In the meantime here in the United States, Bob Stocksdale had modified a Marples bowl gouge that he had used exclusively since the he began turning in the early 40’s. His use of the gouge predates, to the best of my knowledge, any other turner. When Bob met Jerry Glaser in the early 60’s they set out to improve that gouge. The evolution of that tool, the Stocksdale gouge, has led to a whole family of both spindle and bowl turning gouges. Additionally, articulated boring bars, screw chucks and sharpening devices were developed to fulfill the requirements of a new generation of woodturners.

The deeper fluted gouges of Jerry’s design and their longer handles made bowl turning easier, faster and safer. In the mid-eighties, with some misgivings, Jerry changed his handles to aluminum. These hex shaped handles withstood the shock of turning, practically eliminating the possibility of breaking but more importantly, for me at least, they did not tend to roll off of a workbench. The most innovative aspect of the aluminum handles was that they could be hollowed out and filled with buck shot. This concept made the tool practically vibration free, and the added mass gave it much more stability. What happens is this: the vibration that is generated at the tip of the tool when it is cutting is transferred down the length of the tool where it is again transferred to the buck shot. Since the buck shot is not packed tightly, it begins to resonate. If you could x-ray the handle, while turning a bowl blank, there you would see some nifty buckshot gyrations. Jerry also changed the tool steel. He had been experimenting with M2, M4, and settled on a steel that he called A11. It maintains its edge 5 times longer than any of the others. This too has changed again to CPM15V. The evolution of these tools have now placed them as the choice for most professional and amateur turners.

In addition to these fantastic bowl gouges Jerry made several advances in the design of spindle tools. His round nosed scraper which I grind way back and call a round nosed skew, when equipped with an aluminum handle filled with buck shot, gives a skew like finish to the wood, and can be used to cut coves, beads, and plane long straights. It is the only spindle turning tool you need.

In the seventies, David Ellsworth began turning hollow vessels. His first tools were scrapers that he had bent with a welding torch. These tools were somewhat limiting, and he later began to use machinist’s boring bars that had a permanent set of 45 degrees or straight. The development continued and longer handled tools with swivel tips that held machinist’s tool steel were made, these not only gave more control, and allowed greater flexibility of design, they were safer as well. These early swivel long steel bar tools were made by Jim Thompson a woodturner from North Carolina.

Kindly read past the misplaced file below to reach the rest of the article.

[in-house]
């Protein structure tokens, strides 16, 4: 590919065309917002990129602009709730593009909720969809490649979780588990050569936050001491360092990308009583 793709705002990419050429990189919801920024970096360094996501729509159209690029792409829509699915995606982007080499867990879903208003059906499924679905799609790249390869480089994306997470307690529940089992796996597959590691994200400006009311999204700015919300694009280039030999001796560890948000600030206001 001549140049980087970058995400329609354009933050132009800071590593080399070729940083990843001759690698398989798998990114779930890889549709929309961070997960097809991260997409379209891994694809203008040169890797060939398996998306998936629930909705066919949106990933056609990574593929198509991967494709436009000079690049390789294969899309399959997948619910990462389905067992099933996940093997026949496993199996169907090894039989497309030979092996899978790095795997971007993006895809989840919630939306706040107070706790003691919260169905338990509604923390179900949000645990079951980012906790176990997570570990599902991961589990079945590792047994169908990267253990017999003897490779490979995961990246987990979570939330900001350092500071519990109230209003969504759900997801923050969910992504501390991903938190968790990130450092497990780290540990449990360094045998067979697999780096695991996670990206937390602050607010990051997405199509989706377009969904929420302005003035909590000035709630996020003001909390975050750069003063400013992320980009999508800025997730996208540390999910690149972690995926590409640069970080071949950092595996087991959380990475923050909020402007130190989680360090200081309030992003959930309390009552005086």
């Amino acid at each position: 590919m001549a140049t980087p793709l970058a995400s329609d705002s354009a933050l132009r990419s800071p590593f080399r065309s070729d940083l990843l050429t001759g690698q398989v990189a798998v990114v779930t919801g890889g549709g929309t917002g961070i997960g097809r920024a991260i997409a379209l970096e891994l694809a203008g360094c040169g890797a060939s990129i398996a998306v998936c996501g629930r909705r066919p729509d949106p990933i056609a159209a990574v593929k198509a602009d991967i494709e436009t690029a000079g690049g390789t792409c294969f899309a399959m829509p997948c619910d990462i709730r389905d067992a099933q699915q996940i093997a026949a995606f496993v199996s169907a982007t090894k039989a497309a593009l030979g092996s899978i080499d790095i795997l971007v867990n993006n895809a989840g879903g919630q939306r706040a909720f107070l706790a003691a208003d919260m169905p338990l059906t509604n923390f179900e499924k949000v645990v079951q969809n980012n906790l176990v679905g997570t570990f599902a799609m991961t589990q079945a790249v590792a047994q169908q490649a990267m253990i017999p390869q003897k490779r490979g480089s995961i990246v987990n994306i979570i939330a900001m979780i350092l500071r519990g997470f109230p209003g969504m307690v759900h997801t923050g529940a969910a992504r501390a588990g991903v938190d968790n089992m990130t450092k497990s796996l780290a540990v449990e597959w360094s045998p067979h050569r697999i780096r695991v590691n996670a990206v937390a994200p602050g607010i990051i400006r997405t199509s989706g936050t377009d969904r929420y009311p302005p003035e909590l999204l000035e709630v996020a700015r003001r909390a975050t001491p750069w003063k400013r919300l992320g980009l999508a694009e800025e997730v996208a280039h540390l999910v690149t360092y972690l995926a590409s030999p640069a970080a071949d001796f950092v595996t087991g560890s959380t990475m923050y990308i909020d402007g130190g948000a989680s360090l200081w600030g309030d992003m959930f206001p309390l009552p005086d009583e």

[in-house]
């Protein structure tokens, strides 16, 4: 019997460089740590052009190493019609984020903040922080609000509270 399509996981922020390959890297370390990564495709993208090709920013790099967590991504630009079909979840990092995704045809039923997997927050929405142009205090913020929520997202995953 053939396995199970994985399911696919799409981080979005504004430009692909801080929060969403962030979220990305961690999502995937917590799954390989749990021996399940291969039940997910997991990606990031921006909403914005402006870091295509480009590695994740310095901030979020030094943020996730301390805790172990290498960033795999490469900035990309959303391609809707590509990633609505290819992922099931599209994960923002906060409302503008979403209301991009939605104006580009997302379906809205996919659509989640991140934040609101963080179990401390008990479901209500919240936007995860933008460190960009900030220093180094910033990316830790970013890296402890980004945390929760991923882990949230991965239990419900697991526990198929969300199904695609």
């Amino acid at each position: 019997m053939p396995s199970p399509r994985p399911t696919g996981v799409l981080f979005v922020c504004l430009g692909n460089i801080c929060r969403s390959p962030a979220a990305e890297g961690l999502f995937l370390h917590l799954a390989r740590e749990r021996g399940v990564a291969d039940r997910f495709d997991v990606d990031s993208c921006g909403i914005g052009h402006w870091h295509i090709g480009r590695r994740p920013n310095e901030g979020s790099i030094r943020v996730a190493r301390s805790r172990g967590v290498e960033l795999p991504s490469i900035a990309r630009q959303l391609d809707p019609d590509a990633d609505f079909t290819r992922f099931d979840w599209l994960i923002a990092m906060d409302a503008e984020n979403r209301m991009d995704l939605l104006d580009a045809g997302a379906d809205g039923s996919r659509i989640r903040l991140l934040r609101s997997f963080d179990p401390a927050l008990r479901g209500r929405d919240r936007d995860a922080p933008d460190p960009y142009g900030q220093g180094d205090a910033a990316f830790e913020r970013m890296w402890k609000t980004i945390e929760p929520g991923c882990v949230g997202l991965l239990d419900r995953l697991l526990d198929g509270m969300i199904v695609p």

Things seemed to slow down for a bit, until Dan Kvitka gave a work shop in my studio about 1987. One of the attendees was Jerry Glaser. We asked him if he could design and build a small boring bar with a swivel tip which would allow us a greater angle of attack through the small openings of hollow vessels. Jerry got to work, and several prototypes later came up with a double articulated swivel, an attached counter weight to the boring bar, which really dampened the tool’s tendency to jerk your wrist, and a buck shot filled handle. This double articulation allowed making heavy cuts because the geometry of the swivels reduced the tool’s tendency to grab. With affection, I dubbed this tool the oozie. This made turning hollow vessel style pieces up to 12” much easier and safer. Jerry also started making the same double articulated swivels on a square tubular steel bar 5, 6 and even 7 feet long filled with buckshot for really deep hollow vessels. With these longer tools it is possible to hollow turn vases 30” deep.

Somewhat earlier, early 70’s, Edward Moulthrope began turning very large hollow vessels, 30” diameters and 36” tall. These turnings required special tools. Mostly hooks and eyes welded on very long steel bars. This innovation allowed him to hollow turn very large pieces through a relatively small entry hole. The difficulty was cleaning out the shavings. They would compact so tightly that trying to force a cut through them usually caused a problem. The lathe he designed was humongous.